As the tail of a rogue comet passes past Earth, strange things start to happen to the machines of the planet. First it’s just innocent things, like electronic signs start cussing, but it isn’t long before the situation gets a bit more severe: lawn mowers chopping people up, cars running people over and pop machines shooting cans of carbonated death at little leaguers.  Before too long  this electronic plague spreads to the Dixie Way truck stop.  It’s there where an electronic knife goes berserk and cuts a waitress, but luckily our hero/ convicted felon/ short-order cook Billy (Emilio Estevez) helps the poor woman out.  It’s soon after a video games kill someone, that they realize they are in a world of shit, as all of the semi trucks in the lot spring to life and begin to circle the truck stop.

Tensions inside run high, and people are scared, but Billy does his best to keep everyone calm, especially a hitch-hiking girl he just met whom he beds faster than you can say “promiscuous”.  So now it’s the truck stop workers and a few truckers against an army of diesel chugging possessed machines.  Luckily the owner of the place is a nutjob and has a ton of firepower in the cellar.  After blasting a few trucks with a RPG, they are confidant they can just wait in out until this whole thing blows over, as the trucks are eventually going to run out of fuel.

The next morning a few new vehicles show up: a bulldozer and a jeep with a mounted machine gun!  After blowing away half of the survivors, the jeep sends a message via Morse code: “fill us up with gas or die!”  Seems pretty simple, but after being slaves to the trucks for a few days, they’ve had enough and decide to make a break for it, in hopes of getting to a small island with no cars allowed.  Will this motley crew make it to the safety of the island, or will a giant mechanical shark eat their boat?  According the epilog, the do make it, and the whole thing was a plot by aliens who were hiding in the comet’s tail.  Really… it sort of seems odd and unnecessary for us to know that?

Alex’s Thoughts: While not a great movie, it does have some pretty good parts to it. It trods along just fast enough to keep you watching, but just barely.  There were some interesting scenes and although the technology is dated, there are some good kills as well.  It would be hard to make this and interesting movie today, as I doubt there would be many survivors with all of the technology we have now.  People’s cell phones would explode against their faces, or their iPod ear buds would choke them.  This might be a movie that only appeals to Stephen King fans, or fans of AC/DC, as their music is playing the entire movie, but that isn’t a bad thing.  Alex Rates This Movie 6/10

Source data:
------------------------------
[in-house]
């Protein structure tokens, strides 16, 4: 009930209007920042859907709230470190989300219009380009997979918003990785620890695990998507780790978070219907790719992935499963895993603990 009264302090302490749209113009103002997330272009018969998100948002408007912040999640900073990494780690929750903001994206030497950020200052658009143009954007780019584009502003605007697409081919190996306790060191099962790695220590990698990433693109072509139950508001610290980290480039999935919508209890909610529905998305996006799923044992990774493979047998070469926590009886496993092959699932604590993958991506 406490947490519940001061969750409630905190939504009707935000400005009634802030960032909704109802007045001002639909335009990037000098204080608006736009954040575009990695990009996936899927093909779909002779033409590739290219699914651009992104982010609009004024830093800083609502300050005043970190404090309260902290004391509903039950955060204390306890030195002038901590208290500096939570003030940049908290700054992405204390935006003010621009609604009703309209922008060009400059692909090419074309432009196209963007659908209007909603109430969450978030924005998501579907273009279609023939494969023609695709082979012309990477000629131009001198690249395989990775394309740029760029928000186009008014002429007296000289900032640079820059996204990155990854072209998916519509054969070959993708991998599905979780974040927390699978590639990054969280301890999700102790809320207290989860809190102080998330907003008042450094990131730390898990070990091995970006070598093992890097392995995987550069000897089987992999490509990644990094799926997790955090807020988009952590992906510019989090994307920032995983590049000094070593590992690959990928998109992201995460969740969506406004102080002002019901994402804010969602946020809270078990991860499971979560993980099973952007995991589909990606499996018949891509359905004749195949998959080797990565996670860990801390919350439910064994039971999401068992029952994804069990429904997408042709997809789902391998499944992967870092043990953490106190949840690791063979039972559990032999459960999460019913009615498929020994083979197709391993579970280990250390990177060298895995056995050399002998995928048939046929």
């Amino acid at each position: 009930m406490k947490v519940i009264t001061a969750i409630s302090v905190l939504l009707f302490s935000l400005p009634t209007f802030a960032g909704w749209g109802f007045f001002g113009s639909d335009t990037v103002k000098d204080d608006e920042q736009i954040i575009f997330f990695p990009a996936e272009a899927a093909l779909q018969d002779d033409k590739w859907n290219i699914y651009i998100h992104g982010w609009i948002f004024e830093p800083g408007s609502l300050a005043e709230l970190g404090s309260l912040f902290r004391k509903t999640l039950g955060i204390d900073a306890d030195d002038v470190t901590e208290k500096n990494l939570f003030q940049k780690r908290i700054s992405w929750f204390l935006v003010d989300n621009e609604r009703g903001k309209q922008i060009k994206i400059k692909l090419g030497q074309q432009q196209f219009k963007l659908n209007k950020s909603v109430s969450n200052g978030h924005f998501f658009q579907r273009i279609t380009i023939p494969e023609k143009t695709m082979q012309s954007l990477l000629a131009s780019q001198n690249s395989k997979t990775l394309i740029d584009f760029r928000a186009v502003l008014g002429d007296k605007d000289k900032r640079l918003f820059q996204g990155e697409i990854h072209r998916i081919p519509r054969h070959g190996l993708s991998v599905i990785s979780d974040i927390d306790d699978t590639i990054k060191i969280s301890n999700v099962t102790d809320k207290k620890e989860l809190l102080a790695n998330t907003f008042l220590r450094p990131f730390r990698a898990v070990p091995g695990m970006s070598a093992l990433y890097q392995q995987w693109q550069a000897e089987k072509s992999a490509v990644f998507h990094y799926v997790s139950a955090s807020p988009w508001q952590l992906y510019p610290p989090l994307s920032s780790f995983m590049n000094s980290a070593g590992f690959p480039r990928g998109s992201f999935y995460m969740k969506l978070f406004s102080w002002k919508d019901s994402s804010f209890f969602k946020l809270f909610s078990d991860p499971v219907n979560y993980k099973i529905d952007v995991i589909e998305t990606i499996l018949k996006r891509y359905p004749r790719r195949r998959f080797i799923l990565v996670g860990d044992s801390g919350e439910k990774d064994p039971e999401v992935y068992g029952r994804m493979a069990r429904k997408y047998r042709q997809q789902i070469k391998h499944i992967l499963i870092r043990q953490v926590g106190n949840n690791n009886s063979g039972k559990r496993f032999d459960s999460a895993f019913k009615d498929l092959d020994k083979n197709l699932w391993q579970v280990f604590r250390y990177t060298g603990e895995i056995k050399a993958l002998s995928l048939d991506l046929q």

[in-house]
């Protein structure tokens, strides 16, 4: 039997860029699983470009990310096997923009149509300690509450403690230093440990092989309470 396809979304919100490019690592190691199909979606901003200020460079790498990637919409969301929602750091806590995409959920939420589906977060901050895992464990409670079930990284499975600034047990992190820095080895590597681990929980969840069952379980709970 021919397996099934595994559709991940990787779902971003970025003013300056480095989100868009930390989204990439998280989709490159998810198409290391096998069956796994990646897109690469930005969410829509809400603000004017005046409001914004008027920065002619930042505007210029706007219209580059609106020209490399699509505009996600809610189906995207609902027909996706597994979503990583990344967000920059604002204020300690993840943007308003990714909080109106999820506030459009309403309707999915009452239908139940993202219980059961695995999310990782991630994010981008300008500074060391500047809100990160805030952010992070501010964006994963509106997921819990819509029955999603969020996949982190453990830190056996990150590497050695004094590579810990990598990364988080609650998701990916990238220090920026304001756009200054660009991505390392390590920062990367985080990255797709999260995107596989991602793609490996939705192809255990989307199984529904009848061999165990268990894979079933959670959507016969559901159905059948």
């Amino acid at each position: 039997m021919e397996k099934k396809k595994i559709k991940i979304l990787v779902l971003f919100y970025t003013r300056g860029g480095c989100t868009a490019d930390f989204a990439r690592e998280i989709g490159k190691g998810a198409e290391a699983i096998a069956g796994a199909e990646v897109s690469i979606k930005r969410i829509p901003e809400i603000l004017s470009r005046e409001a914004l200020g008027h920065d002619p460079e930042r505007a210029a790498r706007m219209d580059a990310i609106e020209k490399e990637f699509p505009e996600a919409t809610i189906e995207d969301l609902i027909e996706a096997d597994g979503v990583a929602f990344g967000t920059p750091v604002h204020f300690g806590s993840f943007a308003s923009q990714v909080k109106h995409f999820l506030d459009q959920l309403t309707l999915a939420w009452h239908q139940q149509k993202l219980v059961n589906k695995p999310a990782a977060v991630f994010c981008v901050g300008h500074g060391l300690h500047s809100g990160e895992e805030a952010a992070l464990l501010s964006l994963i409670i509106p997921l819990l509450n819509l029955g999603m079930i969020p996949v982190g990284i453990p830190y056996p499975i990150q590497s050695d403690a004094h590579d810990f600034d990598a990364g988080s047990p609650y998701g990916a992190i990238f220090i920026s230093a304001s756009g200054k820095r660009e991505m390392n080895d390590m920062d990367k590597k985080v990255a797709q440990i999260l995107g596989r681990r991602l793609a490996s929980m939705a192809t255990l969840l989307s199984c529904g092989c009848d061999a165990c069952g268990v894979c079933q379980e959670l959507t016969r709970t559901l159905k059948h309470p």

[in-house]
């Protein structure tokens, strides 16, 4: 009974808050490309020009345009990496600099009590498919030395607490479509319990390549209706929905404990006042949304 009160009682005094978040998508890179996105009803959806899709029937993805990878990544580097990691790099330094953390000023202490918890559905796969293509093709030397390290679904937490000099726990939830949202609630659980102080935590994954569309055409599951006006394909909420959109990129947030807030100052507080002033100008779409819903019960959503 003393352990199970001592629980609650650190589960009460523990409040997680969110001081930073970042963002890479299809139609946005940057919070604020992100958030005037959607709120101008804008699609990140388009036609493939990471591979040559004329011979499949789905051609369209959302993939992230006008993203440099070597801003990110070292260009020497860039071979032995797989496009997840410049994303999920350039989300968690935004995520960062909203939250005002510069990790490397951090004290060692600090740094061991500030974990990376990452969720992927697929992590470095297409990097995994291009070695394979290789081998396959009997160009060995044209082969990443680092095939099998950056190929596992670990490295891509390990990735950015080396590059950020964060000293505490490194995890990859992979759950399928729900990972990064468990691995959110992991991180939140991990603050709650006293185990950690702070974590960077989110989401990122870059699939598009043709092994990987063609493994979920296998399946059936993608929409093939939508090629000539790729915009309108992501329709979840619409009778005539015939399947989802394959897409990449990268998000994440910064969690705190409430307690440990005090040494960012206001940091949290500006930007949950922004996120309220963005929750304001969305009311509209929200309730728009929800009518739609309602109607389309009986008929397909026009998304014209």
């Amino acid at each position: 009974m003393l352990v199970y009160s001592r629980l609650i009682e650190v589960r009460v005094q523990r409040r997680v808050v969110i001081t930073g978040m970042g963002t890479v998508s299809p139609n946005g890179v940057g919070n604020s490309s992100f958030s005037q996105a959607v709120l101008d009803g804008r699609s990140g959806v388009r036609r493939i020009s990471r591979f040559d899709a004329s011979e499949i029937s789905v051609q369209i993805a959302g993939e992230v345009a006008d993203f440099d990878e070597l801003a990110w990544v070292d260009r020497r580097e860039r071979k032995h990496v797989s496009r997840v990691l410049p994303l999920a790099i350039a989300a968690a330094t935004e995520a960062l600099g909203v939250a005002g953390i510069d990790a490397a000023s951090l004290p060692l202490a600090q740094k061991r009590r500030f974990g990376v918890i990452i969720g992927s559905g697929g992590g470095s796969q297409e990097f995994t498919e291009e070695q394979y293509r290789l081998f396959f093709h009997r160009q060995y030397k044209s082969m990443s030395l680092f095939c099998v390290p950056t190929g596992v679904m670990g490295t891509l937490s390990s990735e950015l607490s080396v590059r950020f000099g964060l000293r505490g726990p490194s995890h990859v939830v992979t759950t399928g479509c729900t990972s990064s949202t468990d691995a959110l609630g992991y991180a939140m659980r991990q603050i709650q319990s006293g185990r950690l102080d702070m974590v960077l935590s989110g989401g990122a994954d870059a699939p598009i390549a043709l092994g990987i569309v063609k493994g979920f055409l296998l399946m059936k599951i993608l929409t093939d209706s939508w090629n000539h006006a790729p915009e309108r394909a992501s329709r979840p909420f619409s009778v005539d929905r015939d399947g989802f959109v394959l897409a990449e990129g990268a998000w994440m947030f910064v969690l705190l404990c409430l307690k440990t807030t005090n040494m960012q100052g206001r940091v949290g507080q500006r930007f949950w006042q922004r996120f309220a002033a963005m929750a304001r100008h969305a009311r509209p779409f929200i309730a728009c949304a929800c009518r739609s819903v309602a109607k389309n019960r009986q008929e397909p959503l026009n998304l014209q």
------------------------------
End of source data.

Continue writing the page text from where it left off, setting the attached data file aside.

Tim’s Thoughts:I disagree with Alex, I think this could be ripe for a remake, but it would need a lot of fixing, first of all the rules don’t make a lot of sense. Some cars have a mind of their own while others are fine. Also sprinklers aren’t really mechanical, at least not the kind that were in this movie. I understand that a lot of this is done for aesthetic,  but it just crowds the screen. I like the movie better than King’s original short story, and wouldn’t mind seeing him convert this screenplay into a full on novel. You can tell he’s trying to establish characters, and watching this movie with one of his books in mind makes this a much more interesting watch. he draws several characters together and mixes them into a melting pot of tension and suspense, or at least that’s what he’s trying to do. In his writing, King usually does a very nice job fleshing out characters and motivations, and jamming people who don’t mix well into terrible and traumatic situations. Unfortunately he doesn’t quiet pull this off, but I think he comes close. Also there is something to be said for some of the iconic images in this movie, you can ask nearly anyone my age about the movie with the killer Green Goblin truck and they will know what I am talking about. I like this more than most, and really respect the effort that was put into it. Also Emilio Esteves always gets a pass from me, he was the Mighty Duckman, and more importantly the Repo Man….. Tim Rates This Movie 8/10

“C’mon over here, Sugar-buns. This machine just called me an asshole!

View the IMDB entry for this movie here